Rationale: B cells are abundant in the adventitia of normal and diseased vessels. Yet, the molecular and cellular mechanisms mediating homing of B cells to the vessel wall and B-cell effects on atherosclerosis are poorly understood. Inhibitor of differentiation-3 (Id3) is important for atheroprotection in mice and polymorphism in the human ID3 gene has been implicated as a potential risk marker of atherosclerosis in humans. Yet, the role of Id3 in B-cell regulation of atherosclerosis is unknown.
Objective: To determine if Id3 regulates B-cell homing to the aorta and atheroprotection and identify molecular and cellular mechanisms mediating this effect.
Methods and results: Loss of Id3 in Apoe(-/-) mice resulted in early and increased atherosclerosis. Flow cytometry revealed a defect in Id3(-/-) Apoe(-/-) mice in the number of B cells in the aorta but not the spleen, lymph nodes, and circulation. Similarly, B cells transferred from Id3(-/-) Apoe(-/-) mice into B-cell-deficient mice reconstituted spleen, lymph node, and blood similarly to B cells from Id3(+/+) Apoe(-/-) mice, but aortic reconstitution and B-cell-mediated inhibition of diet-induced atherosclerosis was significantly impaired. In addition to retarding initiation of atherosclerosis, B cells homed to regions of existing atherosclerosis, reduced macrophage content in plaque, and attenuated progression of disease. The chemokine receptor CCR6 was identified as an important Id3 target mediating aortic homing and atheroprotection.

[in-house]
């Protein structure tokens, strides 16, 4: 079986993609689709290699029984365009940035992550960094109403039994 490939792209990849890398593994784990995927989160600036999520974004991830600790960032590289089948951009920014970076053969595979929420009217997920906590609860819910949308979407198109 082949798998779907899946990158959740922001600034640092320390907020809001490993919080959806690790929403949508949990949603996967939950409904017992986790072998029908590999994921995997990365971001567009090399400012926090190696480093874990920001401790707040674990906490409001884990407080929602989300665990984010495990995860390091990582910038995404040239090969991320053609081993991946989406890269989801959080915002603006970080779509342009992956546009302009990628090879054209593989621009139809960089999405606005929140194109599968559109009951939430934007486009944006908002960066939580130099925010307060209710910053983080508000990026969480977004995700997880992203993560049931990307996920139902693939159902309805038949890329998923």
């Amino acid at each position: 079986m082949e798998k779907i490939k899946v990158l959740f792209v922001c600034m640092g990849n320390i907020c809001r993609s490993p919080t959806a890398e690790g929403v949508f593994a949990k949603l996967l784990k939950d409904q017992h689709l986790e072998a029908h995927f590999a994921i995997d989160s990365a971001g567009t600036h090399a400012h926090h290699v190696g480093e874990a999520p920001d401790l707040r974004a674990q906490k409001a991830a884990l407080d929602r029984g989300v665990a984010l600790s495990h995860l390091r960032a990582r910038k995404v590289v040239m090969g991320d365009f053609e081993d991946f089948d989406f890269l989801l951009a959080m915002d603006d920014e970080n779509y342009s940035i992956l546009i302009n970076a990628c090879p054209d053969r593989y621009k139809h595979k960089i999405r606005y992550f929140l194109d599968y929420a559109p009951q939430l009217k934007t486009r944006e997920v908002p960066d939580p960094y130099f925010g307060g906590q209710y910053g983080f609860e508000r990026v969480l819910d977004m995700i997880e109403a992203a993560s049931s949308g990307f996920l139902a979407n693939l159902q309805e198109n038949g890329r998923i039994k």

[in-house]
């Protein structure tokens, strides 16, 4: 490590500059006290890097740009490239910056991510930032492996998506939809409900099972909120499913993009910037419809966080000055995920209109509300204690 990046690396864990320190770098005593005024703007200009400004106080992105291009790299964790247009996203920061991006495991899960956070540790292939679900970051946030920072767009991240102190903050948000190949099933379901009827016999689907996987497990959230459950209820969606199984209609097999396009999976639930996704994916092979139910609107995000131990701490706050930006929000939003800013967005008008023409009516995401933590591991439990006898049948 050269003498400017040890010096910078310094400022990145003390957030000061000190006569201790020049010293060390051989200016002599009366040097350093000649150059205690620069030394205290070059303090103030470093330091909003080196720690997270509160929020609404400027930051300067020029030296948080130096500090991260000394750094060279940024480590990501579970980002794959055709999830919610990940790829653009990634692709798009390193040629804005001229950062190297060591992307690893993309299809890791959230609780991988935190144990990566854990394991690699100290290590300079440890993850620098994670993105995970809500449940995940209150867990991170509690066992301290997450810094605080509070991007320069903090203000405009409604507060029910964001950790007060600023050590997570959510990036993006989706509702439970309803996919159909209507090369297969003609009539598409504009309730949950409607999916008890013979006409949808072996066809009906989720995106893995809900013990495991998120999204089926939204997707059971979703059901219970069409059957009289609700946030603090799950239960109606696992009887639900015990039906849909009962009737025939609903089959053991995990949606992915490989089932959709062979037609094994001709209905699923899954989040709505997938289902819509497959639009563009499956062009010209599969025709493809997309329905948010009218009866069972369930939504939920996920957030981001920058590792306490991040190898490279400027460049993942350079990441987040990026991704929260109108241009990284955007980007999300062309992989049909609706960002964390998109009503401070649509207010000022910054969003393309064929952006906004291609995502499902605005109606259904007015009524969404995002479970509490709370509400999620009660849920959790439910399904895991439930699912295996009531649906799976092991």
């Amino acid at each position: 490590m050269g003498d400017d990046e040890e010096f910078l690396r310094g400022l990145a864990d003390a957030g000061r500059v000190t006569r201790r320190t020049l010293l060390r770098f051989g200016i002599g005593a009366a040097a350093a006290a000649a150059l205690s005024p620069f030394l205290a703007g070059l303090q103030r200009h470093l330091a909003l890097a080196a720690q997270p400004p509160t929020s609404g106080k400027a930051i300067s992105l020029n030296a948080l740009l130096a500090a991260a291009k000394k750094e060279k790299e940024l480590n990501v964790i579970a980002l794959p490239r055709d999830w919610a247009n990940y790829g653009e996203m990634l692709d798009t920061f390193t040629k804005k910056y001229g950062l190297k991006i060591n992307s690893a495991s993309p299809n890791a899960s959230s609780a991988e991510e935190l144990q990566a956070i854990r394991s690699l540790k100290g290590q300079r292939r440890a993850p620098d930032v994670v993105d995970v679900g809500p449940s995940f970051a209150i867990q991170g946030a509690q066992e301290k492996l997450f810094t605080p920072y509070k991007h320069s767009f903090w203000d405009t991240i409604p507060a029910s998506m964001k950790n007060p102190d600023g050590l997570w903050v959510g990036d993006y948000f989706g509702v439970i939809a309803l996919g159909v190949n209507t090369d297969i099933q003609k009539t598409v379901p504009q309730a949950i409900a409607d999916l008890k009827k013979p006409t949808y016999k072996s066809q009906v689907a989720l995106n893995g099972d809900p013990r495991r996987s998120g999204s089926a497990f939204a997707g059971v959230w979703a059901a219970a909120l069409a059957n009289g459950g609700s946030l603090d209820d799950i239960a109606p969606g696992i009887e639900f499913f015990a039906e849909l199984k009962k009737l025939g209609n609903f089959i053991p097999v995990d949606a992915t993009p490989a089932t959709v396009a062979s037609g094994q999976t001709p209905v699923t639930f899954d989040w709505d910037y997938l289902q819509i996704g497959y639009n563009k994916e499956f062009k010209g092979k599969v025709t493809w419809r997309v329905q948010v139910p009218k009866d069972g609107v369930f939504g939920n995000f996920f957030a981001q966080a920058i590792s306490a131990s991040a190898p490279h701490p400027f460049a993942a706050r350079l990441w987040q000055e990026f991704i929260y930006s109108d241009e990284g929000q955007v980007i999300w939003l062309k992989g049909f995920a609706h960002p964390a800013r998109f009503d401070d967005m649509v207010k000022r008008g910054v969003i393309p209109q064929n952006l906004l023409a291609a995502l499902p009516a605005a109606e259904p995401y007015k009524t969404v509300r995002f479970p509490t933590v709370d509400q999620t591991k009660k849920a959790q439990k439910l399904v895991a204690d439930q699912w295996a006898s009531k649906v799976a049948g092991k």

Conclusions: Together, these results are the first to identify the Id3-CCR6 pathway in B cells and demonstrate its role in aortic B-cell homing and B-cell-mediated protection from early atherosclerosis.